Acclaimed military historian John Keegan’s anthology of war writing from 25 centuries of battle
In The Book of War, John Keegan marshals a formidable host of war writings to chronicle the evolution of Western warfare through the voice of the most eloquent participants—from Thucydides’ classic account of ancient Greek phalanx warfare to a blow-by-blow description of ground fighting against the Iraqi troops in Kuwait during the Gulf War. Keegan gathers more than eighty selections, including Caesar’s Commentaries on the Roman invasion of Britain; the French Knight Jehan de Wavrin at the battle of Agincourt; Davy Crockett in the war against the Creek; Wellington’s dispatch on Waterloo; Hemingway after Caporetto; and Ernie Pyle at Normandy.
“The best military historian of our generation.” –Tom Clancy
“A monumental piece of literary military history.” –Chicago Tribune
A brilliantly edited and comprehensive anthology."—The New York Times Book Review.
Keegan (the bestselling The First World War) stands out among contemporary writers of military history for the literary sensibility he brings to the subject. In his introduction to this anthology, he writes that he organized his selections around contrasting military traditions: a "Western" way of war based on a code of behavior that includes mercy to the vanquished, and a more tribal approach observing few inhibitions. Thankfully, Keegan's literary sense overrides this artificial framework. He offers nearly 100 vignettes from around the world, selected with an artist's eye and a historian's judgment, that combine to show war's multiple faces. The authors are great captains like Julius Caesar and the Duke of Wellington, as well as front-line warriors such as Gulf War veteran Andy McNabb. Elizabeth Custer has her place, as do Davy Crockett and Rudyard Kipling. Some accounts capture the immediacy of war, like William Laurence's narratives on the atomic bombing of Nagasaki. Some voices are matter-of-fact, like George MacDonald Fraser's account of soldiers' stoic mourning of a comrade. Others, like Ernest Hemingway's 1918 letter from the Italian front, are self-consciously literary. Familiar settings--the trenches of the Great War; Russia in 1812--contrast with Jesuit missionary Paul Ragueneau's account of an Iroquois Indian raid in 17th-century Canada. What the selections share is passion. All the men and women in these pages engage their experiences fully. Once again, Keegan has opened a door onto the human condition, showing that we are defined by war--at least in part. Major ad/promo.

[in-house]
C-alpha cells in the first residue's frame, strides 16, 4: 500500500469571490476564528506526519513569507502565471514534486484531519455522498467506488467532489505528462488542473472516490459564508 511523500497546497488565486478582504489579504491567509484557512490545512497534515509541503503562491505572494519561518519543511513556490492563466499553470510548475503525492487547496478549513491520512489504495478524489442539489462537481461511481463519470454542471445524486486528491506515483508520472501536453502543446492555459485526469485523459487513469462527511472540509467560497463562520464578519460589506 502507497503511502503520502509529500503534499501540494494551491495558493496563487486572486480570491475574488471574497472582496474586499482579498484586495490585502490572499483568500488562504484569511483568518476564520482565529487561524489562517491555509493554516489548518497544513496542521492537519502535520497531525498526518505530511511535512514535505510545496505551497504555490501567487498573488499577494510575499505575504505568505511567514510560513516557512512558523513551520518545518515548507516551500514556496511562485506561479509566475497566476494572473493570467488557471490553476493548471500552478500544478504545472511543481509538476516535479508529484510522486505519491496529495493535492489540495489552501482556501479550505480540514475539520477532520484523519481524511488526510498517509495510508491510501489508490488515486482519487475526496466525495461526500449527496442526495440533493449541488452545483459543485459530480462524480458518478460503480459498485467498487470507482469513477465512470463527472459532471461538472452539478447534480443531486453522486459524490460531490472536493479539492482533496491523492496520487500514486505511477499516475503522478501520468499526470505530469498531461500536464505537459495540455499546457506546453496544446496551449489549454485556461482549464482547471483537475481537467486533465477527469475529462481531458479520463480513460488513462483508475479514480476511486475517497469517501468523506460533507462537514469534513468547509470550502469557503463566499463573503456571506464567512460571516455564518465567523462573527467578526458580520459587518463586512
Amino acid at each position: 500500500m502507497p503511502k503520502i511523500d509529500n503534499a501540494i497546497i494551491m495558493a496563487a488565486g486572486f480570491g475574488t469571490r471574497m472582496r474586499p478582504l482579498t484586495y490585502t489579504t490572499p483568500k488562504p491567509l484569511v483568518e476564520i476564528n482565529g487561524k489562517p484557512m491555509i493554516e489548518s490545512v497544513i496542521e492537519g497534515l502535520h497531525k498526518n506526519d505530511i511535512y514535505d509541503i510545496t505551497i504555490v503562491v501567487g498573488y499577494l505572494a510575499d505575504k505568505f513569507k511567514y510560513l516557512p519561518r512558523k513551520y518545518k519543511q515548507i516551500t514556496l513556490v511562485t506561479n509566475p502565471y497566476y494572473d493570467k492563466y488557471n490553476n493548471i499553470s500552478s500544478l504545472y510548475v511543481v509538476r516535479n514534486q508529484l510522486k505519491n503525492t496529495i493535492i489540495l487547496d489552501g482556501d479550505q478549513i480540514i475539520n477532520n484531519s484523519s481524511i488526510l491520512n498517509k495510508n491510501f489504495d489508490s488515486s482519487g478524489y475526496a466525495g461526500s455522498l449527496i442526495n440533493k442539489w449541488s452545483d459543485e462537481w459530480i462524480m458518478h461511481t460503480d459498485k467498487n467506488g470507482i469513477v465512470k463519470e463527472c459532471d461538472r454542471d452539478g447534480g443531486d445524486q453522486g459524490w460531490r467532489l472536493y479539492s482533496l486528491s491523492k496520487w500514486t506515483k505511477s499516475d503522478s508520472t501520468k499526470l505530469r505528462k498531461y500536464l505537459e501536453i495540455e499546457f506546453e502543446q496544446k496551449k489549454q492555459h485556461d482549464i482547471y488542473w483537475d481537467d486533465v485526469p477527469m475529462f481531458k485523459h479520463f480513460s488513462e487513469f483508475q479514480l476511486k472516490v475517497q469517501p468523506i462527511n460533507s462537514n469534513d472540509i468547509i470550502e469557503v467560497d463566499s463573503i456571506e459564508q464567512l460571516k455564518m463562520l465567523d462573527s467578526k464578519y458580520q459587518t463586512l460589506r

The great strength of this book is that demonstrates that the experience of combat has changed little over the past 5,000 years. This is must read for any student of military history.